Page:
Soda Ban?

I’m sorry if this offends anyone, but I don’t necessarily care about New York’s proposal to ban larger-than-16oz-sugary-sodas.  Partly it’s because I’m not affected; I live in Seattle and haven’t even sampled non-diet pop* in years.

I am skeptical that it would make fat people thin, naturally, but I think it would be more likely to affect the budgets of folks who are grabbing lunch or dinner between work shifts than anything else.  Having to buy more drinks will cost more, and water isn’t always free in delis or restaurants.

And that, I think, is what people aren’t realizing.  Preventing people from buying large pop servings isn’t targeted at fat people.  It’s targeted at poor people, at workers, at kids.


*I’ve occasionally had sugar or corn-syrup sweetened pop at parties over the last few decades and ended up with headaches.  I haven’t drunk “real” soda regularly since 1985.  Currently I drink water, diet Pepsi and coffee with half-and-half and Splenda most days.

10 thoughts on “Soda Ban?

  1. I object to this for one reason. I think it is taking our human rights away to be told what we can and cannot drink and eat and how much of it we are allowed to have. I have just been told that I cannot drink caffeinated drinks at all, no caffeine whatsoever in my diet, but that was said by my doctor for a good reason, and that is just for me, not everyone in the city or state. It really reminds me of the times of Adolf Hitler.What will be next? We can use only so much sugar in our coffee per cup? Or maybe cookies and candy will be taken off the market? If they can take our sodas away or regulate the amount we can have, then what is next? Perhaps the politicians need to try to improve the state budgets or national budget, crime, and unemployment before they try something like this!

    • I wouldn’t be surprised if the restaurant association was behind it, myself. The man of the house and I will sometime share a 20-oz drink since it’s plenty large enough and costs less than 2 smaller drinks. (If smaller drinks are available.) How dare we save money!

  2. I see your point, but I think it becomes about “obesity” for the vast majority of people once it is promoted as being a tool to fight obesity, so we should be worried about it in terms of added stigma. But I’m actually more concerned about it in terms of rights, and what other rights it could influence the state to take away (which actually does come back to fatness in the end, because this could influence other bans that would more directly affect fat people). This bill will not affect me personally at all, since I never drink soda (yet am still fat!), but it concerns me nonetheless.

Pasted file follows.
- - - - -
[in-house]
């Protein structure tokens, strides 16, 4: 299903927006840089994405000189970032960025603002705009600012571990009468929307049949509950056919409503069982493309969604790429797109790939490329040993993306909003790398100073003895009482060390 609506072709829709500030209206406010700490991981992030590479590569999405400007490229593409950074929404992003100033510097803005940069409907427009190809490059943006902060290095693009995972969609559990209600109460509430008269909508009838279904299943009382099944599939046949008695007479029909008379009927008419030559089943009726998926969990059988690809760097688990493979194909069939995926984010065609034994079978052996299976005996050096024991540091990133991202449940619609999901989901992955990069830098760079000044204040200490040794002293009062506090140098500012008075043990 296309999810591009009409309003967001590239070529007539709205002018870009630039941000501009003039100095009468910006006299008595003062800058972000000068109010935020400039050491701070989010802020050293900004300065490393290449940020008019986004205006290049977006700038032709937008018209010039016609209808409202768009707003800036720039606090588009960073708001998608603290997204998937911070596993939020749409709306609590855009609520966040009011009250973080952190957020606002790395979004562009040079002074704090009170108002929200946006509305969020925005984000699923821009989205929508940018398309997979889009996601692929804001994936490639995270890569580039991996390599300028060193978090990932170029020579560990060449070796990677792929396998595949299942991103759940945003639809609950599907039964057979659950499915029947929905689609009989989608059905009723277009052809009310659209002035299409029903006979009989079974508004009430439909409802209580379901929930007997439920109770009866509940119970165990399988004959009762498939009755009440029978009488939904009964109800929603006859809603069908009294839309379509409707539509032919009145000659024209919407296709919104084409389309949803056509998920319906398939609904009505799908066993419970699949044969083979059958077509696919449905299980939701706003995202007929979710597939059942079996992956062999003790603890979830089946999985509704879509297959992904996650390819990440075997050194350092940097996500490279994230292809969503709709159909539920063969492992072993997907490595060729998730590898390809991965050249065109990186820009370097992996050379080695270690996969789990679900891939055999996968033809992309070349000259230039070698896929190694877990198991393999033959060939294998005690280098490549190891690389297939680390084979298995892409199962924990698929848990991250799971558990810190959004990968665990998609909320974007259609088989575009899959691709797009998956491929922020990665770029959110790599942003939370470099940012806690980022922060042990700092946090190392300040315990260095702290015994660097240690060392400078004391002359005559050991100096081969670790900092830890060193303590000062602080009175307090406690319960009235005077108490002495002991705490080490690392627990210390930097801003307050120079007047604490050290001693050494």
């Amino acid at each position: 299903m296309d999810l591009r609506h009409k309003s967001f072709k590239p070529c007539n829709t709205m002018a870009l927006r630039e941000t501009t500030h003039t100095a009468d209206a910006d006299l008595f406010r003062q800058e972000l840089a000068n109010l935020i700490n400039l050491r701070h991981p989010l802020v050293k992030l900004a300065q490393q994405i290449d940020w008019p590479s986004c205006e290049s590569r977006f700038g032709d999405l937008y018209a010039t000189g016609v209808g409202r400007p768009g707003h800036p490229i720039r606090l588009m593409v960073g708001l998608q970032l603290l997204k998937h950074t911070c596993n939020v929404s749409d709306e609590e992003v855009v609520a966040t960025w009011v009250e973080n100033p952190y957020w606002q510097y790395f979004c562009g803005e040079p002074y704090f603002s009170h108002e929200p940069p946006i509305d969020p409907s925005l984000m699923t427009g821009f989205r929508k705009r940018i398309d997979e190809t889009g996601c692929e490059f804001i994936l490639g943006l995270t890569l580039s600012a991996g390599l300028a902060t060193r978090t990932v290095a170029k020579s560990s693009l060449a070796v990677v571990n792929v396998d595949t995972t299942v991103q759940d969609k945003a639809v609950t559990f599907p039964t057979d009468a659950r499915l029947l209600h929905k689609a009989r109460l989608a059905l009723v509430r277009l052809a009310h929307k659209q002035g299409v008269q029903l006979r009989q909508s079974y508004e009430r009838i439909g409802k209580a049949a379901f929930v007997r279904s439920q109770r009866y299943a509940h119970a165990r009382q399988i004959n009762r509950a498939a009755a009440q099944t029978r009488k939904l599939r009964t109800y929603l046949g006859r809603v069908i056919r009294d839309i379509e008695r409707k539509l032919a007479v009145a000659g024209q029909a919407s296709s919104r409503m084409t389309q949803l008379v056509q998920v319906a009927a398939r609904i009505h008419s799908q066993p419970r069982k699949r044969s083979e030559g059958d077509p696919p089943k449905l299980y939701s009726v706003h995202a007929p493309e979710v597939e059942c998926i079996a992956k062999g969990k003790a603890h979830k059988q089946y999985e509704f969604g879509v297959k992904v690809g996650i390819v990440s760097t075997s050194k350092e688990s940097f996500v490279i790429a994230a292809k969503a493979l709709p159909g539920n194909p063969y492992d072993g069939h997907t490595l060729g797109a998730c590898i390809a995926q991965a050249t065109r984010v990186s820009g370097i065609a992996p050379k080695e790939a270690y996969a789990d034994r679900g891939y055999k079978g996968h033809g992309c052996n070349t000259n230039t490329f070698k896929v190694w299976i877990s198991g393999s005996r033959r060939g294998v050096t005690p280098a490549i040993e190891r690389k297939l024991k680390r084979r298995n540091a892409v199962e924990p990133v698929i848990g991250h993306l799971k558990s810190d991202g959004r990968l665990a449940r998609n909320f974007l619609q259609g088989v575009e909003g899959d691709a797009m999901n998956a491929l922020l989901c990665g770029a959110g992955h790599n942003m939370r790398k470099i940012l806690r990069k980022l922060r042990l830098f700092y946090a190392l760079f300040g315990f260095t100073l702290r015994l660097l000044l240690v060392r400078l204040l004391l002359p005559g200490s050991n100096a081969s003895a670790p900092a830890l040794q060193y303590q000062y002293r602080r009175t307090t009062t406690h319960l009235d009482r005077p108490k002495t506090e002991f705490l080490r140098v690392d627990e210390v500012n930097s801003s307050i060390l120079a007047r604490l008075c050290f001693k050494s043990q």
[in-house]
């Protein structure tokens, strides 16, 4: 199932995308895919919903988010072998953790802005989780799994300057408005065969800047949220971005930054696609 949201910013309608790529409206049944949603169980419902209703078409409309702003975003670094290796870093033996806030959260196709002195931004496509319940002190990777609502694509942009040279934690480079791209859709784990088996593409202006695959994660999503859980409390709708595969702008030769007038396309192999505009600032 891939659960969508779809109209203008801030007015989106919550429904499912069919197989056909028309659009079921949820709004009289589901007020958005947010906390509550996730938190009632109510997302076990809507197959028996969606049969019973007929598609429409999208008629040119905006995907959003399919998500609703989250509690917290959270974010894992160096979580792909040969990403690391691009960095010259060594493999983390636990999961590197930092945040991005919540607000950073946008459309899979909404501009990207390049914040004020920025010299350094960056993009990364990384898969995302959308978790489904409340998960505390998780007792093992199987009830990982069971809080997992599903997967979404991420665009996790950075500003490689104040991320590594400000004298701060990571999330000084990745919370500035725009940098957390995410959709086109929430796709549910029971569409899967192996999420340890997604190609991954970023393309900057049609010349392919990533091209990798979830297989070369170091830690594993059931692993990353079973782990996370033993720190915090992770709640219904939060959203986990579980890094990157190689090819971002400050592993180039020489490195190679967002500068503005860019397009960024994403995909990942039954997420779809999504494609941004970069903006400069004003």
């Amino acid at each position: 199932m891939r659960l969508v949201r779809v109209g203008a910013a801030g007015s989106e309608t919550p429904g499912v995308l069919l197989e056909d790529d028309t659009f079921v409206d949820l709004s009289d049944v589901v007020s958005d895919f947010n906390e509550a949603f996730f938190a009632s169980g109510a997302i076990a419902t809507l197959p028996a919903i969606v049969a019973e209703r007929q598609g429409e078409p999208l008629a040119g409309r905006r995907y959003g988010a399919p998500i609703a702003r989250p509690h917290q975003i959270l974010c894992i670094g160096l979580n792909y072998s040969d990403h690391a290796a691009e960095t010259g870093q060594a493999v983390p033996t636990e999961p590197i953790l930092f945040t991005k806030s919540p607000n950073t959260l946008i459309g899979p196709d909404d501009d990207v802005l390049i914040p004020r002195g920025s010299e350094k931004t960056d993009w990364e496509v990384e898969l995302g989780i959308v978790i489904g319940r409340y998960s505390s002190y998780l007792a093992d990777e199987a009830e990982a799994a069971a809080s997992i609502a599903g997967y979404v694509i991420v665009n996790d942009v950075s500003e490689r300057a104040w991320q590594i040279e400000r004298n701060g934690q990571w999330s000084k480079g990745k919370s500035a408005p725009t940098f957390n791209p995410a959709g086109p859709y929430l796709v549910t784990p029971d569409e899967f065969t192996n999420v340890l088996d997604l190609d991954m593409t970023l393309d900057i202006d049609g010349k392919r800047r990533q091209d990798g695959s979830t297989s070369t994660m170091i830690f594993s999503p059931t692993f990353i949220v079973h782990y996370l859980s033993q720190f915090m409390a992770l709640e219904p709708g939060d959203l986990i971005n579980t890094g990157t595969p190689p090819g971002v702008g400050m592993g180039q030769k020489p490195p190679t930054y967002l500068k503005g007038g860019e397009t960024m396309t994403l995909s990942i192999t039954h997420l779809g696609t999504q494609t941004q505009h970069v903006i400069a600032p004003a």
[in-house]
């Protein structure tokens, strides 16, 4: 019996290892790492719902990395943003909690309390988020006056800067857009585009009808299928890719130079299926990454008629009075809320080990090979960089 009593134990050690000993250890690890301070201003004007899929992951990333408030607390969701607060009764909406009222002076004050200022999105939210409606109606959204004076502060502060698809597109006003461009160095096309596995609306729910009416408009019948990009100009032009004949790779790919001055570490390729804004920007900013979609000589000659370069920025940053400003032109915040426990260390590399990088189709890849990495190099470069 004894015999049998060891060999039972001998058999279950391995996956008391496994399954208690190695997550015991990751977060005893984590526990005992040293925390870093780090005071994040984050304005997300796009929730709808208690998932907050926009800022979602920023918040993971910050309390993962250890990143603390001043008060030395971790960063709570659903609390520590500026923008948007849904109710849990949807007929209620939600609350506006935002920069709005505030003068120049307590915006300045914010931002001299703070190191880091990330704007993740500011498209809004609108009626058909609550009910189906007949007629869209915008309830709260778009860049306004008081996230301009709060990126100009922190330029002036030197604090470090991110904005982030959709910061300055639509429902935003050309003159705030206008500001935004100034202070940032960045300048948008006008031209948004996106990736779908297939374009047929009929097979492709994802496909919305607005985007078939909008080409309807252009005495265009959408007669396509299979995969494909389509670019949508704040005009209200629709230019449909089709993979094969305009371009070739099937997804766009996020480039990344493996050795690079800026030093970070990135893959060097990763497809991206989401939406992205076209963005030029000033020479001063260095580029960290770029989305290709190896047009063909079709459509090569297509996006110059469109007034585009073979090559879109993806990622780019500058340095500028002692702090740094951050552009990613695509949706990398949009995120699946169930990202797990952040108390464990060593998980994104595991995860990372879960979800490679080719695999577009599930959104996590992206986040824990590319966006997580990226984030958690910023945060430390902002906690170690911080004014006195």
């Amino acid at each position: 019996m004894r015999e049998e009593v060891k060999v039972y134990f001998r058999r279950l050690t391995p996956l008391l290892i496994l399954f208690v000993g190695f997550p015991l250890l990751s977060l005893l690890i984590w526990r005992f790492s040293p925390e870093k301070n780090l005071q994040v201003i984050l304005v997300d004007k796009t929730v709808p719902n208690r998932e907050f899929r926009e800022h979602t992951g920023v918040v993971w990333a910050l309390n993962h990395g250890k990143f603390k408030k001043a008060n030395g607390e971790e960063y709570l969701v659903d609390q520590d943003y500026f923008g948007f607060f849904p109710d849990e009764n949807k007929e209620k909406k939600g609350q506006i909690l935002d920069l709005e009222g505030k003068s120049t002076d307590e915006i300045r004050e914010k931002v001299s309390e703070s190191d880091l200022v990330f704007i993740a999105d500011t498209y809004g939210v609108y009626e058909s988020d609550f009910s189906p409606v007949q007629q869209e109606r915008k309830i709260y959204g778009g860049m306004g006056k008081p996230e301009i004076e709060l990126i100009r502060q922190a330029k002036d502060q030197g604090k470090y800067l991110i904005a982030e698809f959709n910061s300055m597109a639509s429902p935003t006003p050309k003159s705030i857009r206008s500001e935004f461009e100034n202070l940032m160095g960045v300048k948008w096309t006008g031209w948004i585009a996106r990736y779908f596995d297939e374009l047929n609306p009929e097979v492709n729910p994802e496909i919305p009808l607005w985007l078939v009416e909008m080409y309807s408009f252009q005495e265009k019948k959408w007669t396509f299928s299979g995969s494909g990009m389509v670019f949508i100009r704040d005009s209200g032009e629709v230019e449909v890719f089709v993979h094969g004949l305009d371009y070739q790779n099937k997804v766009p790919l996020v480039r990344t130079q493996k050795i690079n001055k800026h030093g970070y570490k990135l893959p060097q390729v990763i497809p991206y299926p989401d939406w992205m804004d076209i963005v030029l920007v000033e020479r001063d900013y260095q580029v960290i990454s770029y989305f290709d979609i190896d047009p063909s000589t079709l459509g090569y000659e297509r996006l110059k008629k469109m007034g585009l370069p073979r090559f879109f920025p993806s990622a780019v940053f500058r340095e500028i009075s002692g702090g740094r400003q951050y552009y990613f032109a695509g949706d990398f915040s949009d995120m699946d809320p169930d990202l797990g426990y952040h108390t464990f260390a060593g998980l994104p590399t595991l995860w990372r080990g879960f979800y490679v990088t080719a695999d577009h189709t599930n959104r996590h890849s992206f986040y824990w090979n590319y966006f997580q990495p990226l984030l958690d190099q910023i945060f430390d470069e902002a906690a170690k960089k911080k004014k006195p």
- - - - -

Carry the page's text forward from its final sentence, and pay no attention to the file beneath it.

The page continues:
3. I think the ban just highlights how ignorant most politicians are about health, weight and their own overblown self importance. Bloomberg thinks he’s doing a service for the people of NY by ‘helping’ them not to consume so much ‘fattening’ stuff, but he’s so blatantly ignoring the real issues that plague his constiutents like crime, education, access to healthcare, rising taxes, home foreclosures and unemployment. Because he hasn’t the faintest clue how to do something that will really make a positive difference in the lives of voters and taxpayers, he’s attached himself to a faux cause that will make him appear conscientious and caring about everyone’s health. It’s a smoke screen to hide the truth that there’s no law he can pass that will actually make life better for anyone.

  4. The key for me is precedent. Censure is not required to encourage positive change. They won’t stop here as with this mentality. If it doesn’t work, more of what doesn’t work is needed.

  5. Pingback: Soda Ban Roundup | closetpuritan

  6. Yeah, I personally don’t give a crap about it — I don’t drink anything carbonated, haven’t since I was little — but I do think the mayor of New York City ought to have better things to do than worry about fat people drinking too much pop.

    • Yeah, just who the hell does he think he is? It'[s my body and if I want to drink soeas by the gallon it’s not his f-ing business. I’ve had enough of the idiot.

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